Battelle and R&D Magazine published a report on trends in research and development globally. The headline: CHINA GAINING GROUND IN GLOBAL ‘HEAD AND BRAINS RACE’
China’s investment in research and development as a percentage of its gross domestic product has grown from less than 1 percent in 1993 to more than 1.5 percent in 2005. Meanwhile, global leaders U.S. and Japan have remained relatively stable at around 2.5 and 3 percent, respectively. (Since 2000, however, the U.S. has been trending down and Japan has been trending up.)
The report is a manageable nine pages with lots of charts and tables. One lists the top 20 global companies by R&D spending. Microsoft is No. 4 behind Pfizer, Toyota and Ford. General Motors rounds out the top 5. (The remainder of the top 20 is populated by auto makers, big pharma and tech companies.)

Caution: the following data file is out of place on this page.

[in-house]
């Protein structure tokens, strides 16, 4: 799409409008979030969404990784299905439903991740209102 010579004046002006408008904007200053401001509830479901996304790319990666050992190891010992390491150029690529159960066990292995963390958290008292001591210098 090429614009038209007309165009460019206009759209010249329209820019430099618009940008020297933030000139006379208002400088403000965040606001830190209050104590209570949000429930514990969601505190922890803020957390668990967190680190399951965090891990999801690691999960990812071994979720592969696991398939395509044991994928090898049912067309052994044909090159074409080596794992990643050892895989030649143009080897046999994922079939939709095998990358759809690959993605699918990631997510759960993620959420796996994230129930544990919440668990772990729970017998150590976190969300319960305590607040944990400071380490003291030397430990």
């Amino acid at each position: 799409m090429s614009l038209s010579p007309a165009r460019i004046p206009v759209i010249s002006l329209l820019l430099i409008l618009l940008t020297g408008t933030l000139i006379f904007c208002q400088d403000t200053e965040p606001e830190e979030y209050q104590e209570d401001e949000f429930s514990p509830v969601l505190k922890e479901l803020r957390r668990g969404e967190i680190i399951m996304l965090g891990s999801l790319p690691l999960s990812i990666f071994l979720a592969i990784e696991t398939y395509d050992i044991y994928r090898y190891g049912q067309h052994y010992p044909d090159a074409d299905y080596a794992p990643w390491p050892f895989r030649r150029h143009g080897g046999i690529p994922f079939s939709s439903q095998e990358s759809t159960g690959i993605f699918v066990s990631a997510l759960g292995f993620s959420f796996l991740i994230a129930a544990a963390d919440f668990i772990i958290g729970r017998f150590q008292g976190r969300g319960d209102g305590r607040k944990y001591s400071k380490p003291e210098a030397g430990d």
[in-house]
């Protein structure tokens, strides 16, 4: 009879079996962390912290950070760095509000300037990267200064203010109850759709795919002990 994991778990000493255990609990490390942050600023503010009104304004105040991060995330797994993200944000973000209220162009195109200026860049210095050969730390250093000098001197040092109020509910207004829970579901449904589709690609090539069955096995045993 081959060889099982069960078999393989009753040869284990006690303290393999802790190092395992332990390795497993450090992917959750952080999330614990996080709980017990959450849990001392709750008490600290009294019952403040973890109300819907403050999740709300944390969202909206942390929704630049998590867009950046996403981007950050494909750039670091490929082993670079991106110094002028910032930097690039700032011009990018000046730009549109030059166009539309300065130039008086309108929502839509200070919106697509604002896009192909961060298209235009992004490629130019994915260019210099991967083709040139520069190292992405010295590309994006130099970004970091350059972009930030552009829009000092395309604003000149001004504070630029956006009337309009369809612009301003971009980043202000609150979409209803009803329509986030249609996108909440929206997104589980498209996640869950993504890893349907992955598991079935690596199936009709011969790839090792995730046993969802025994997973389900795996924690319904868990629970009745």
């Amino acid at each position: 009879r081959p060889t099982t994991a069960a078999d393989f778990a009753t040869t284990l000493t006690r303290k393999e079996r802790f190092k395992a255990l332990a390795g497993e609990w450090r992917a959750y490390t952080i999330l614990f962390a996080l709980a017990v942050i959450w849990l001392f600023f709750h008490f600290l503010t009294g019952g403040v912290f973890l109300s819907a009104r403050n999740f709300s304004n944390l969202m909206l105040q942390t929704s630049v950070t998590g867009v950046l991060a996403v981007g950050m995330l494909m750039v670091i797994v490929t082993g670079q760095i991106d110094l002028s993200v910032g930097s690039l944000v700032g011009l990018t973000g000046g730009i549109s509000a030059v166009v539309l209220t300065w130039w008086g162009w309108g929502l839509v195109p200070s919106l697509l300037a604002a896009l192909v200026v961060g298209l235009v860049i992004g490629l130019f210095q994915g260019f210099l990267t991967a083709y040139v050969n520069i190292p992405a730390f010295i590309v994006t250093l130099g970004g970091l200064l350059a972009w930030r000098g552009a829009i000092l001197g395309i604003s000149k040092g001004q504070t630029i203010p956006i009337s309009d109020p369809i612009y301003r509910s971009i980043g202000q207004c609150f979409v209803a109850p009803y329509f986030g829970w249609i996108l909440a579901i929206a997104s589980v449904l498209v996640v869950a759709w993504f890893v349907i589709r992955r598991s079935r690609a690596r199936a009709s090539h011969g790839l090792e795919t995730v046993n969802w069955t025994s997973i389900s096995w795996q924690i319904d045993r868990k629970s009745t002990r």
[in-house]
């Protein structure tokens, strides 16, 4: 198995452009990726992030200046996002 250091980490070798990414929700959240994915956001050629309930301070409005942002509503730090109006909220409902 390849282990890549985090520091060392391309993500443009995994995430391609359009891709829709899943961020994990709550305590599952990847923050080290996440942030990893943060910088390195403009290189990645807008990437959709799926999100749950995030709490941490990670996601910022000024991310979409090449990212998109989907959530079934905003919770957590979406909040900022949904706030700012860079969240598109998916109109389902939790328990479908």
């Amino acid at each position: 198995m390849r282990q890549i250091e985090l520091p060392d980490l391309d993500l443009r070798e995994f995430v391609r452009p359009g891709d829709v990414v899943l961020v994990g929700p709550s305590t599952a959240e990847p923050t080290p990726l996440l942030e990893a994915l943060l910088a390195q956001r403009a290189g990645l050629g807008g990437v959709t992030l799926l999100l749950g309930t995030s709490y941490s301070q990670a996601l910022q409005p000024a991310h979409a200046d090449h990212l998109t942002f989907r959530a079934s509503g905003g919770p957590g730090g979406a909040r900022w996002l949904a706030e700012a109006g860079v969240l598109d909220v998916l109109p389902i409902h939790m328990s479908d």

Microsoft’s high position is in part a function of the way the software industry accounts for building its products. Salaries of the thousands of engineers working on Windows Vista and Office 2007, for example, get chalked up as development expenses. The company has said the current wave of new products coming to market in the next several months represent some $20 billion in R&D investment over previous years. In fiscal 2006, Microsoft chalked up about $6.8 billion in R&D spending.
Earlier this week, Microsoft Research — the group looking to push the state of the art in computer science — celebrated its 15th anniversary. This cutting-edge research group represents only a fraction of the company’s overall R&D spend.